CfP: Deleuze Studies in Asia (2015)

The Third International Deleuze Studies in Asia Conference ( will be held at the Manipal Centre for Philosophy and Humanities, Manipal University, India from June 5 to June 7, 2015. The Third International Deleuze Camp in Asia will be organised as part of the conference in the same venue from May 29 to June 2, 2015.

The theme of this conference “Inter-national, Inter-connection, Inter-operativity” points to three key problems of our age: the interaction between nations, between people and machines, and between differently constituted systems. It invites us to think about the different ways in which Deleuze and Guattari’s thought enables us to conceptualise the present world, paying particular attention to the powerful North/South and East/West segmentations that operate today, as well as the transversal and rhizomatic lines that pass through, between and around them. Recognising that there is no single way of answering these problematics, the conference invites participants to consider a global range of topics distributed over a wide and aberrant epistemic territory of science, metaphysics, politics, art, history, cinema, literature, culture, race, ethnicity and so on. This conference aims to bring together a set of professional scholars and amateur aspirants to reflect upon these areas with specific focus on the possibilities, challenges, difficulties and connections raised by them.

Bionics and Deleuze
Surveillance and Postcapitalism
Time, Memory and Desire in Asian Histories
Post-colonial Differentials and Ethnic Fragmentation in Asia
Gender, Culture, Identity and Politics
Transversality and Deterritorialization of Asian Religions and Philosophies
Asian Societies as Hierarchical Assemblages
Art, Cinema and Literature
Asia, Globalism and Crisis of Capitalism
Objects, Multiplicity and Simulacrum

Abstract should be around 250 words and presentation will be of twenty minutes.

CfP: Daughters of Chaos: Practice, Discipline, A Life

8th international Deleuze Studies conference, Sweden. 29th of June – 1st of July 2015

‘Daughters of chaos’ describes the filial role with which Gilles Deleuze and his collaborator Félix Guattari have anointed the disciplines of philosophy, science and art, suggesting that disciplinary formations and their respective practices enable us to make sense of the diverse cultural and natural phenomena of local environments in relation to collective global concerns. “In short,” Deleuze and Guattari explain “chaos has three daughters, depending on the plane that cuts through it: these are the chaoids – art, science, and philosophy – as forms of thought or creation.” The disciplines of philosophy, science and art are said to be the disciplines that enable the capture of what Deleuze and Guattari, in reference to the ancient Greek notion, call chaos. The daughters support the emergence of order out of a fundamental chaos; they are like guides who assist us to make sense of things and to act together to manifest new subjectivities, social relations and environments. The three disciplines specifically cited by Deleuze and Guattari do not exhaust the broad range of territories of knowledge that the legacy of Deleuze, and also Guattari, has infiltrated. Rather than emphasizing just three disciplines we assume instead a multi-disciplinary matrix with many distinct but also many overlapping concerns. Daughters of Chaos, the 8th International Deleuze Studies conference, proposes to create a space of encounter between diverse disciplines by placing an emphasis on those habits, refrains and practices by which disciplines achieve their consistency, in turn enabling the sustainable work of composing new worlds to be undertaken.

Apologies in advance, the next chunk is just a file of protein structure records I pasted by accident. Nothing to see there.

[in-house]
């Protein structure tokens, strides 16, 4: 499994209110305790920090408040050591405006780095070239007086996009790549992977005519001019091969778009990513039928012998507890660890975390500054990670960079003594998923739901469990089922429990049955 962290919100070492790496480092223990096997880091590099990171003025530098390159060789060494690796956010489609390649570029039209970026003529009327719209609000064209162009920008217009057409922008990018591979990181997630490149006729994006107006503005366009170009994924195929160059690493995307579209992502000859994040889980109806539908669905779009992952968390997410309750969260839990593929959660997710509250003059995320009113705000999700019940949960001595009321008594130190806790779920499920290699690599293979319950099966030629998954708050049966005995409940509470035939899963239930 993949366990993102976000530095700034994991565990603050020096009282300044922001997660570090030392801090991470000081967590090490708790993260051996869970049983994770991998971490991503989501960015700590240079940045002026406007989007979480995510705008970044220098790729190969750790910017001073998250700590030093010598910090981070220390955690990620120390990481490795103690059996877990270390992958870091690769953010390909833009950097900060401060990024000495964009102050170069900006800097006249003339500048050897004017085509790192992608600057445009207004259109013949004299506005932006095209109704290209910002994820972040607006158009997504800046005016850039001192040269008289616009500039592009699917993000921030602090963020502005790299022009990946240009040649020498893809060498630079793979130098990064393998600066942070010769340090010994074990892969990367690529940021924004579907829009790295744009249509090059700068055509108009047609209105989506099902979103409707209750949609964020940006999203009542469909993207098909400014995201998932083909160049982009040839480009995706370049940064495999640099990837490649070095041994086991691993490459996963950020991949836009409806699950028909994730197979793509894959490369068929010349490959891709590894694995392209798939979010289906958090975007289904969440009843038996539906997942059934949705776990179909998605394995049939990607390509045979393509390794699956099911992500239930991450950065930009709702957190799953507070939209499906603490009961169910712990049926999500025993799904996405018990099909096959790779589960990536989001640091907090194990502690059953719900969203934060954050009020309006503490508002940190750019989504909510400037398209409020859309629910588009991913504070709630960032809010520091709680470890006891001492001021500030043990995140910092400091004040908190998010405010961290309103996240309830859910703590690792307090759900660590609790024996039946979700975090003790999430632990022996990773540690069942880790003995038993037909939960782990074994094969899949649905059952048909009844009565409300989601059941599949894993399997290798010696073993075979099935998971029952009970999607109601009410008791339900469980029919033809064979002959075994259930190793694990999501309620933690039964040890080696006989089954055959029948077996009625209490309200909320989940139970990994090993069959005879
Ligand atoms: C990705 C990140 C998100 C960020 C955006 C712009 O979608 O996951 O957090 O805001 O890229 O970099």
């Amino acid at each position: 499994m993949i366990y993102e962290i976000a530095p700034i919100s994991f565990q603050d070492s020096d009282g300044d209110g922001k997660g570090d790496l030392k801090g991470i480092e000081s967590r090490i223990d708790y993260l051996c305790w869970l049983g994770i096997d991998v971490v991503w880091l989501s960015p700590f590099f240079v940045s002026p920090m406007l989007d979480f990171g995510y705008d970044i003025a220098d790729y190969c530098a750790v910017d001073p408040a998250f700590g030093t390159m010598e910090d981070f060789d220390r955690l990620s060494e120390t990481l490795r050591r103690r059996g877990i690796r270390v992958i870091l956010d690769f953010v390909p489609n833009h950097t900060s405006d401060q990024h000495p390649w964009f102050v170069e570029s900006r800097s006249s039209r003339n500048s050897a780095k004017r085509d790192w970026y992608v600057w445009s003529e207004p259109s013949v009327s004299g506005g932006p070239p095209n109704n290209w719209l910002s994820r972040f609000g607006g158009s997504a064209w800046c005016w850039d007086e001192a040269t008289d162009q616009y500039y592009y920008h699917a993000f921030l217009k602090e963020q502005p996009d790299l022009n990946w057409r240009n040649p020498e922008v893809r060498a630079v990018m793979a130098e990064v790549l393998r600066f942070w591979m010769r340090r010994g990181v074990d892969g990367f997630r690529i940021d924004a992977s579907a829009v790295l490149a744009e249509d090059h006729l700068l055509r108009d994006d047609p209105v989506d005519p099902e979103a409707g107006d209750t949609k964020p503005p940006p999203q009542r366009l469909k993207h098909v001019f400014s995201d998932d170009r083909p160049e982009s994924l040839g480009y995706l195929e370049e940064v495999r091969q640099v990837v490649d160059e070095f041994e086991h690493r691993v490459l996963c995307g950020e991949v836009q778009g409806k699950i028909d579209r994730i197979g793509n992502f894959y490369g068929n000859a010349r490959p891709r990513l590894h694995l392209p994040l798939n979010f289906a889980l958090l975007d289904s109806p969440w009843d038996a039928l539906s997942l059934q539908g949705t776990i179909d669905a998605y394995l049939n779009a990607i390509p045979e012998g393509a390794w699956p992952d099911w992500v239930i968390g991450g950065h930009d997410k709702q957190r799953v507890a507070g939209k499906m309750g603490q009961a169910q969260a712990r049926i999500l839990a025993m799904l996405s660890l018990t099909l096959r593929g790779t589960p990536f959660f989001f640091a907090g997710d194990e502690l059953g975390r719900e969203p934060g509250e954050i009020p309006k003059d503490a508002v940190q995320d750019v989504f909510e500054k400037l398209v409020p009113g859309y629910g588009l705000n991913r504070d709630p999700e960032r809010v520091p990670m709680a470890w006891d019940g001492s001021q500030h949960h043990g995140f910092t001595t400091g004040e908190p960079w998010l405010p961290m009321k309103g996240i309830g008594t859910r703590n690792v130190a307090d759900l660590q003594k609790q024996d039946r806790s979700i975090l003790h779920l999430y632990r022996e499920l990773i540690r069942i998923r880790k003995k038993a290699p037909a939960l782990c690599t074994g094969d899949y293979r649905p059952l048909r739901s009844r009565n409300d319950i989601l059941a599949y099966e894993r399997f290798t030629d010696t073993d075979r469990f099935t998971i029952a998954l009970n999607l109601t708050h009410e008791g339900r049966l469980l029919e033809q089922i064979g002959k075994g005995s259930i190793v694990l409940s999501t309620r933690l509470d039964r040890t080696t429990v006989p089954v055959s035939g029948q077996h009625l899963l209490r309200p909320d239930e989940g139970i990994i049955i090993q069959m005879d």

The proposed subtitle of the conference is: practice, discipline, a life, by which we hope to draw attention to a contemporary ‘ecology’ of research practices all with their distinct requirements and obligations and environmental concerns. We also suggest that a practice is composed of habits and assumptions that are built up in relation to a specific research environment, in relation to both natural and cultural constraints and forces. That is to say, when addressing the ‘environment’ this pertains not only to natural settings or our constructed urban, rural, or other environments of human and non-human inhabitation, but also to social and work-based environments, and how these impact on mental or subjective health. We understand that ‘practice’ suggests an activity that is necessarily repeated so that experience and expertise can be achieved, but many implicit assumptions are also maintained where practices become overly habitual and resistant to critique or else curtailed by their local environments. Practices, once established and broadly recognized, inform a specific discipline into which researchers are effectively initiated and in which they are required to position themselves and their research work in order to argue for their specific contribution. Discipline also suggests the way in which researchers are ‘disciplined’ or encouraged to behave in one way rather than another, to direct their research questions here rather than there, and are rewarded accordingly, for instance, with grants and research positions. A life is the most elusive of the concepts we draw upon in our subtitle, but also the place where it turns out that everything is at stake. What constitutes a life; how it comes to be biopolitically measured at the scale of populations; how life is constrained and/or activated, also ‘disciplined’; the ways in which life is becoming increasingly captured by forms of intellectual property ownership; and crucially, how diverse instantiations of life are played out in different environmental contexts, these are questions that touch upon all the disciplines, especially in terms of ethico-aesthetic approaches to research.